BOISE, Idaho (Legal Newsline) - The Idaho Supreme Court has upheld an arbitration award of more than $15,000, affirming a lower court decision in favor of a bank that claimed it was owed nearly as much by a delinquent cardholder.
The Court, in an opinion filed Monday, affirmed the judgment of a district court, awarding MBNA America Bank costs, but not attorneys fees, on appeal.
The cardholder, David F. Capps, entered into a credit card agreement with MBNA, now known as FIA Card Services.
Capps did not make payments due under the credit card agreement, forcing the bank to seek an award against him in the sum of $15,448.35.
Capps immediately took action against the bank, contending there was no agreement to arbitrate and that by obtaining the arbitration award the bank had committed fraud, negligence and a violation of his civil rights. He claimed that the bank's actions entitled him to damages in the sum of $25,000.
The bank answered and counterclaimed, seeking a judgment in the amount of the arbitration award. On May 19, 2008, the bank filed a motion for summary judgment on its damages claims. The bank claimed $12,459.74 was owed to them and that they had received no payments since Dec. 6, 2004.
The bank contended it was entitled to summary judgment for breach of contract under the original credit agreement and for breach of contract based on Capps' failure to object to the monthly credit statements.
In response, Capps filed a document listing various grounds upon which he opposed the bank's motion for summary judgment.
The cardholder also filed a motion to permit him to amend his discovery responses so that the bank's requests for admissions would not be deemed admitted due to his failure to respond.
The district court granted that motion, and Capps then filed responses to the discovery.
The bank's motion for summary judgment was heard on June 26, 2008. In its decision granting the motion for summary judgment, the district court held that the documents attached to the cardholder's affidavit were inadmissible and that his various defenses were therefore "unsupported by any evidence."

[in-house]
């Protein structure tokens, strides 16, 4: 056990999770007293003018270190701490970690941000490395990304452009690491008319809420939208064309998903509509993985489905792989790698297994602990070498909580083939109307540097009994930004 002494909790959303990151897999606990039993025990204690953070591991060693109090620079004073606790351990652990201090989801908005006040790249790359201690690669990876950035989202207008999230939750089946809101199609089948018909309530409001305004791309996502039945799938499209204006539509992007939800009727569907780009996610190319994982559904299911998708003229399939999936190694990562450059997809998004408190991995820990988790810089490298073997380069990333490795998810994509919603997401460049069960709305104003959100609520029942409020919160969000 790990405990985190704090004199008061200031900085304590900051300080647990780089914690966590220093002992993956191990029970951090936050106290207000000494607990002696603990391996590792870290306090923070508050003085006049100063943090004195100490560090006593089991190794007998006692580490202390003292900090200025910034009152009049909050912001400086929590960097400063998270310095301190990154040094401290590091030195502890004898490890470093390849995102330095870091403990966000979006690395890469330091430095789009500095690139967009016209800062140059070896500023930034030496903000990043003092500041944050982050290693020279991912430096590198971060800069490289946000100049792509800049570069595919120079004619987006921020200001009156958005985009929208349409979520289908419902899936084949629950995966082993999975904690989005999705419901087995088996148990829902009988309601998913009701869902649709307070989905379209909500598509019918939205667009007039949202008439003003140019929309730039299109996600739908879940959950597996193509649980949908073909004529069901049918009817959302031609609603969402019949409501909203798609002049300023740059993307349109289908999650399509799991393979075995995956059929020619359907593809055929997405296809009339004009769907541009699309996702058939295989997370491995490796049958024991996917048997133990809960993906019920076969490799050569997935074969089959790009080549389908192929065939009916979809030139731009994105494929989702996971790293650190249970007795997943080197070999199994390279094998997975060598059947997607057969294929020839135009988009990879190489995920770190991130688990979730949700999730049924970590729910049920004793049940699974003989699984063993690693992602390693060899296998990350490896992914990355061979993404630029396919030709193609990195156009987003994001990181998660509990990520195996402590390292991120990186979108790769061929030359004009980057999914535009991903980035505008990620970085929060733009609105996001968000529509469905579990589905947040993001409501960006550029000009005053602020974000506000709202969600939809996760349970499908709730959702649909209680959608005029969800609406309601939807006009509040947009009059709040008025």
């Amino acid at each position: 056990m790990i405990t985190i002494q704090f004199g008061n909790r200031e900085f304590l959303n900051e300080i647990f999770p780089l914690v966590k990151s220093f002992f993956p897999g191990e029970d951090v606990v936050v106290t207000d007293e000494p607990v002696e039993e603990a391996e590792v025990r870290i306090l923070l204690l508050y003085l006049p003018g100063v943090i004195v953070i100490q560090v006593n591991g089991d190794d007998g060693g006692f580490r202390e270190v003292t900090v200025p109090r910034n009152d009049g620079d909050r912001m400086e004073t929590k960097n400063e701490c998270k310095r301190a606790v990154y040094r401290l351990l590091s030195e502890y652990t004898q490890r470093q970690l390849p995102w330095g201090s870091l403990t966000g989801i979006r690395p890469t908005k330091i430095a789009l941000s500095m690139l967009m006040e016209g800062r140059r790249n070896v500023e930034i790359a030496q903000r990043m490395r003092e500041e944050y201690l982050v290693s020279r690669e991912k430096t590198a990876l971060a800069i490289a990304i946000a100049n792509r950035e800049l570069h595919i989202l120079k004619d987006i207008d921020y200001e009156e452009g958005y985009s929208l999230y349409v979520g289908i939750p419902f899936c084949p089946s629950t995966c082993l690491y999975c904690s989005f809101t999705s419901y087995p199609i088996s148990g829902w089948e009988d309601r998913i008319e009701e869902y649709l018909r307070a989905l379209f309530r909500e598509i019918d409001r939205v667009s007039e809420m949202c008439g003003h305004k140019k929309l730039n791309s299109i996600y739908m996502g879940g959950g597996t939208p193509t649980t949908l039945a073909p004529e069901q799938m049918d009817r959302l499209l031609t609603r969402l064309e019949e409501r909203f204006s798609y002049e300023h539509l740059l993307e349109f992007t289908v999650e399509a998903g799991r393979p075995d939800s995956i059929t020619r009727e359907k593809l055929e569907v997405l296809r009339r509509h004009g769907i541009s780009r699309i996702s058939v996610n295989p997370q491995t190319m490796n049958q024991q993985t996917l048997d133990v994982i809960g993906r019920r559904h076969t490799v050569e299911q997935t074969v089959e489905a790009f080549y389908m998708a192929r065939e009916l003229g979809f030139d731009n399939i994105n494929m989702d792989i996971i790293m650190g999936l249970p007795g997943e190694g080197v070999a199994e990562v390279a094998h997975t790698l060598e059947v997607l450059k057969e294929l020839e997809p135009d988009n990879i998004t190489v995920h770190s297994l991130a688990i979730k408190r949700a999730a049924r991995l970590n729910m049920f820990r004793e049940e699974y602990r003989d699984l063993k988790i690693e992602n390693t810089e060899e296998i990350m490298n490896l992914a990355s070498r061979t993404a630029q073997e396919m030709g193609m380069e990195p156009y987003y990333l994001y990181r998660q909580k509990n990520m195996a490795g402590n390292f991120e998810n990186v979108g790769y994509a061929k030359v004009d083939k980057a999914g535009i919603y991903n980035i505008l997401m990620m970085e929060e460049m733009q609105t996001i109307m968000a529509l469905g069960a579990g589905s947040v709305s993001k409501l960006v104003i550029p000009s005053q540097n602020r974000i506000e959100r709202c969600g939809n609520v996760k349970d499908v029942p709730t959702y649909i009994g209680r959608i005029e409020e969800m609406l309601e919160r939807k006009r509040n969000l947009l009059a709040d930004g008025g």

Months later, in August, Capps filed a motion for reconsideration. He also filed a motion for a continuance to obtain affidavits to establish his defenses. He also filed a supplemental motion to continue, a motion to admit a pooling agreement, and a motion to vacate the summary judgment.
The bank, meanwhile, had filed a motion to dismiss Capps' claims that were based upon the arbitration award. It contended "there was no need" to seek judicial confirmation of that award after the court had granted their motion for summary judgment and that the cardholder had not suffered any damages from the existence of the award because it could be enforced only if it was judicially confirmed.
The district court granted Capps' motion for reconsideration to the extent that its grant of the bank's motion for summary judgment was based upon the breach of an account stated. The district court denied Capps' motion for a continuance, holding that the motion was untimely because it was not made prior to the granting of the bank's motion for summary judgment. It also dismissed the cardholder's claims against the bank, holding that Capps had not suffered any injury from the arbitration award where it had not been judicially confirmed.
The court entered judgment in favor of the bank against Capps in the amount of $19,844.24 for damages, attorneys fees and court costs, and Capps appealed.
Chief Justice Daniel T. Eismann, who authored the Court's opinion, wrote that the district court did not err in granting the bank's motion for summary judgment.
"(The) cardholder does not point to any sworn statement creating a genuine issue of material fact as to the amount owing on his credit card account," Eismann wrote.
The Court said Capps did not show that the district court abused its discretion in refusing to hold the bank in contempt for "allegedly failing to provide adequate answers to the discovery ordered."
From Legal Newsline: Reach Jessica Karmasek by e-mail at email@example.com.